First and foremost, the overbreadth doctrine is an analytical tool developed for testing “on their faces” statutes in free speech cases. The 7 consolidated cases at bar are not primarily “freedom of speech”cases. Also, a plain reading of PP 1017 shows that it is not primarily directed to speech or even speech-related conduct. It is actually a call upon the AFP to prevent or suppress all forms of lawless violence. Moreover, the overbreadth doctrine is not intended for testing the validity of a law that “reflects legitimate state interest in maintaining comprehensive control over harmful, constitutionally unprotected conduct.” Undoubtedly, lawless violence, insurrection and rebellion are considered “harmful” and “constitutionally unprotected conduct.” Thus, claims of facial overbreadth are entertained in cases involving statutes which, by their terms, seek to regulate only “spoken words” and again, that “overbreadth claims, if entertained at all, have been curtailed when invoked against ordinary criminal laws that are sought to be applied to protected conduct.” Here, the incontrovertible fact remains that PP 1017 pertains to a spectrum of conduct, not free speech, which is manifestly subject to state regulation.
Resolution by the SC on the Calling Out Power Doctrine
On the basis of Sec 17, Art 7 of the Constitution, GMA declared PP 1017. The SC considered the President’s “calling-out” power as a discretionary power solely vested in his wisdom, it stressed that “this does not prevent an examination of whether such power was exercised within permissible constitutional limits or whether it was exercised in a manner constituting grave abuse of discretion. The SC ruled that GMA has validly declared PP 1017 for the Constitution grants the President, as Commander-in-Chief, a “sequence” of graduated powers. From the most to the least benign, these are: the calling-out power, the power to suspend the privilege of the writ of habeas corpus, and the power to declare Martial Law. The only criterion for the exercise of the calling-out power is that “whenever it becomes necessary,” the President may call the armed forces “to prevent or suppress lawless violence, invasion or rebellion.” And such criterion has been met.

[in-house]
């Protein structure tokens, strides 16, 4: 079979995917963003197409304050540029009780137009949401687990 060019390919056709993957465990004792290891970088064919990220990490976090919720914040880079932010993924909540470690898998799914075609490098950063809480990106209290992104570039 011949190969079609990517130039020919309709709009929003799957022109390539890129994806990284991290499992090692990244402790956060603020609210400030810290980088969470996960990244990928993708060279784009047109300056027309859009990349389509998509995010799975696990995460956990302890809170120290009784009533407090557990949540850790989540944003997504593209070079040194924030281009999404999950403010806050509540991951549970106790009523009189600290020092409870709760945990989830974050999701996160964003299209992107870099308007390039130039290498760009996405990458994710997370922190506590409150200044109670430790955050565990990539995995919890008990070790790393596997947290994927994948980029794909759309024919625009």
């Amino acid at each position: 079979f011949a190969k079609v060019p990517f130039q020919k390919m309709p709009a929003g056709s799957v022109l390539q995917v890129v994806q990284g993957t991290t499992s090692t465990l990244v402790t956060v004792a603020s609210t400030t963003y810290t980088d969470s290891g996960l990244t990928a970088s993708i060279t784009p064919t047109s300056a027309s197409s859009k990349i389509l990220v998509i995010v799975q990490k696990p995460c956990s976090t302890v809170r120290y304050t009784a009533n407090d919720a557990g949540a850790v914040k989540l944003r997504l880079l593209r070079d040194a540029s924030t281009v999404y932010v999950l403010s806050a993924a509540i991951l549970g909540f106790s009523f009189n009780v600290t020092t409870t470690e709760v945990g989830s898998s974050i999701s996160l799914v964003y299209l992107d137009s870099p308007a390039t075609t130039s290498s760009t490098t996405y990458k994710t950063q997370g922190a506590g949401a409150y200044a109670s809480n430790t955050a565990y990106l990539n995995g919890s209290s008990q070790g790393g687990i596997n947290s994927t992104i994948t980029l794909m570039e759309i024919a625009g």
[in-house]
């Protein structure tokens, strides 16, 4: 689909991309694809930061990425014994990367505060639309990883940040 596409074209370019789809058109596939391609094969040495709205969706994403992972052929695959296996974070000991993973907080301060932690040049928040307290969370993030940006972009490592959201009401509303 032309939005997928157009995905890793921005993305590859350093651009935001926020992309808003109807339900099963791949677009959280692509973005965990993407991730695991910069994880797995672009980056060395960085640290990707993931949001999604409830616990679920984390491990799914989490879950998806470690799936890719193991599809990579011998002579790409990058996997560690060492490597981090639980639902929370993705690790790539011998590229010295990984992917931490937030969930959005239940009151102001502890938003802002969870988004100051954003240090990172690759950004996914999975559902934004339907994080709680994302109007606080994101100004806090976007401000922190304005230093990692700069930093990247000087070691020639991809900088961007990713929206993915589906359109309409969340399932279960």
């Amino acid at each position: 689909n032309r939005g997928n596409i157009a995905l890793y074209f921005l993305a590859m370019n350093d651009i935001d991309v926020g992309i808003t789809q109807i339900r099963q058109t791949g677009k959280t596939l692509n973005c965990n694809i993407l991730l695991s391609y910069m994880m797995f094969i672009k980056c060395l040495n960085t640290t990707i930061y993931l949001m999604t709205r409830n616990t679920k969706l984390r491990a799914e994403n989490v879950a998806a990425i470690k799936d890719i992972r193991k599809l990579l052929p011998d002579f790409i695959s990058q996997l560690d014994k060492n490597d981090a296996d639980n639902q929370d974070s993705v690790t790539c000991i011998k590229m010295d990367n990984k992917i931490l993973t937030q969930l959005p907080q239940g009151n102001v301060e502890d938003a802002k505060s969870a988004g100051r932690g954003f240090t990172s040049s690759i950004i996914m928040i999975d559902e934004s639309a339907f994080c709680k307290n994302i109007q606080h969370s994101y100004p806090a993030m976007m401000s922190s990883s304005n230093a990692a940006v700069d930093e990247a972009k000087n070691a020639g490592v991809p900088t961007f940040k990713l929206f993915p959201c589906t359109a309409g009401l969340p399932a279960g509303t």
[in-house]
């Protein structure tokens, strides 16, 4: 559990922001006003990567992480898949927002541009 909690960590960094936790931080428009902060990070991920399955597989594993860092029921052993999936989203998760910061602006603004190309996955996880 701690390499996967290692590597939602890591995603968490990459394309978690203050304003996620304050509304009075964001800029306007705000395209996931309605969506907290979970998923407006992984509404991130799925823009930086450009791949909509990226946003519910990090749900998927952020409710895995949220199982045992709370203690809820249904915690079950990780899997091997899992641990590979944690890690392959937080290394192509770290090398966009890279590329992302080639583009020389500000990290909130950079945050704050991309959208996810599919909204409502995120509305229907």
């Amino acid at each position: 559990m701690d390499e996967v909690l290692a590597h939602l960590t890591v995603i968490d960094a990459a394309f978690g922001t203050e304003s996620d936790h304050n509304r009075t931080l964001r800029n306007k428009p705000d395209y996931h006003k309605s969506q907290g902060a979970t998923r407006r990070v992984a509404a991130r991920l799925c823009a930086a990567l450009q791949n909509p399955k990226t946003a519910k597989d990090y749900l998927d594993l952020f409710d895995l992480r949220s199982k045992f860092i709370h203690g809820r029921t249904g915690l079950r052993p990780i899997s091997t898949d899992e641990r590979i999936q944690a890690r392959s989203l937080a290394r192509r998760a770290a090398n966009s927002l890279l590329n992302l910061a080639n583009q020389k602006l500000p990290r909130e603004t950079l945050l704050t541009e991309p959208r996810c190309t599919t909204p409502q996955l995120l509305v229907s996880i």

Resolution by the SC on the Take Care Doctrine
Pursuant to the 2nd sentence of Sec 17, Art 7 of the Constitution (He shall ensure that the laws be faithfully executed.) the president declared PP 1017. David et al averred that PP 1017 however violated Sec 1, Art 6 of the Constitution for it arrogated legislative power to the President. Such power is vested in Congress. They assail the clause “to enforce obedience to all the laws and to all decrees, orders and regulations promulgated by me personally or upon my direction.” The SC noted that such provision is similar to the power that granted former President Marcos legislative powers (as provided in PP 1081). The SC ruled that the assailed PP 1017 is unconstitutional insofar as it grants GMA the authority to promulgate “decrees.” Legislative power is peculiarly within the province of the Legislature. Sec 1, Article 6 categorically states that “[t]he legislative power shall be vested in the Congress of the Philippines which shall consist of a Senate and a House of Representatives.” To be sure, neither Martial Law nor a state of rebellion nor a state of emergency can justify GMA'[s exercise of legislative power by issuing decrees. The president can only “take car” of the carrying out of laws but cannot create or enact laws.
Resolution by the SC on the Take Over Power Doctrine
The president cannot validly order the taking over of private corporations or institutions such as the Daily Tribune without any authority from Congress. On the other hand, the word emergency contemplated in the constitution is not limited to natural calamities but rather it also includes rebellion. The SC made a distinction; the president can declare the state of national emergency but her exercise of emergency powers does not come automatically after it for such exercise needs authority from Congress. The authority from Congress must be based on the following:
(1) There must be a war or other emergency.
(2) The delegation must be for a limited period only.
(3) The delegation must be subject to such restrictions as the Congress may prescribe.
(4) The emergency powers must be exercised to carry out a national policy declared by Congress.
Resolution by the SC on the Issue that PP 1017 is a Martial Law Declaration
The SC ruled that PP 1017 is not a Martial Law declaration and is not tantamount to it. It is a valid exercise of the calling out power of the president by the president.
Note: Other cases consolidated here are: G.R. No. 171409, G.R. No. 171485, G.R. No. 171483, G.R. No. 171400, G.R. No. 171489, and G.R. No. 171424.